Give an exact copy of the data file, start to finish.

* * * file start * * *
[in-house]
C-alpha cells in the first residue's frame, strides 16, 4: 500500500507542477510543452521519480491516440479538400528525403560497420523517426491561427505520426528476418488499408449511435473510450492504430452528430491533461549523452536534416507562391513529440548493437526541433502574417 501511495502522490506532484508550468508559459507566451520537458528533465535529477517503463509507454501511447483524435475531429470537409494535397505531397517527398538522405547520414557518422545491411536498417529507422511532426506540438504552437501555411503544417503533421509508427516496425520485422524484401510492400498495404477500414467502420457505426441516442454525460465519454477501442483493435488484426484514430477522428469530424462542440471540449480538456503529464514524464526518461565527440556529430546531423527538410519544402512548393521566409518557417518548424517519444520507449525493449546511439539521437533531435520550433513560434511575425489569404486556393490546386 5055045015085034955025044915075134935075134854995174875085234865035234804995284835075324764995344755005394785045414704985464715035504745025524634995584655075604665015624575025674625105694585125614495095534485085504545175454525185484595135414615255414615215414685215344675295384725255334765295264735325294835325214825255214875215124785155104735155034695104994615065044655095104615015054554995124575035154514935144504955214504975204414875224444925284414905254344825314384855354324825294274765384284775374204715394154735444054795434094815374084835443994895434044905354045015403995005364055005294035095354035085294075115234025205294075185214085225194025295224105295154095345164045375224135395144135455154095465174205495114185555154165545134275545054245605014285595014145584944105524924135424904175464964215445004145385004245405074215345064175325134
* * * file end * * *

[in-house]
C-alpha cells in the first residue's frame, strides 16, 4: 500500500507542477510543452521519480491516440479538400528525403560497420523517426491561427505520426528476418488499408449511435473510450492504430452528430491533461549523452536534416507562391513529440548493437526541433502574417 501511495502522490506532484508550468508559459507566451520537458528533465535529477517503463509507454501511447483524435475531429470537409494535397505531397517527398538522405547520414557518422545491411536498417529507422511532426506540438504552437501555411503544417503533421509508427516496425520485422524484401510492400498495404477500414467502420457505426441516442454525460465519454477501442483493435488484426484514430477522428469530424462542440471540449480538456503529464514524464526518461565527440556529430546531423527538410519544402512548393521566409518557417518548424517519444520507449525493449546511439539521437533531435520550433513560434511575425489569404486556393490546386 5055045015085034955025044915075134935075134854995174875085234865035234804995284835075324764995344755005394785045414704985464715035504745025524634995584655075604665015624575025674625105694585125614495095534485085504545175454525185484595135414615255414615215414685215344675295384725255334765295264735325294835325214825255214875215124785155104735155034695104994615065044655095104615015054554995124575035154514935144504955214504975204414875224444925284414905254344825314384855354324825294274765384284775374204715394154735444054795434094815374084835443994895434044905354045015403995005364055005294035095354035085294075115234025205294075185214085225194025295224105295154095345164045375224135395144135455154095465174205495114185555154165545134275545054245605014285595014145584944105524924135424904175464964215445004145385004245405074215345064175325134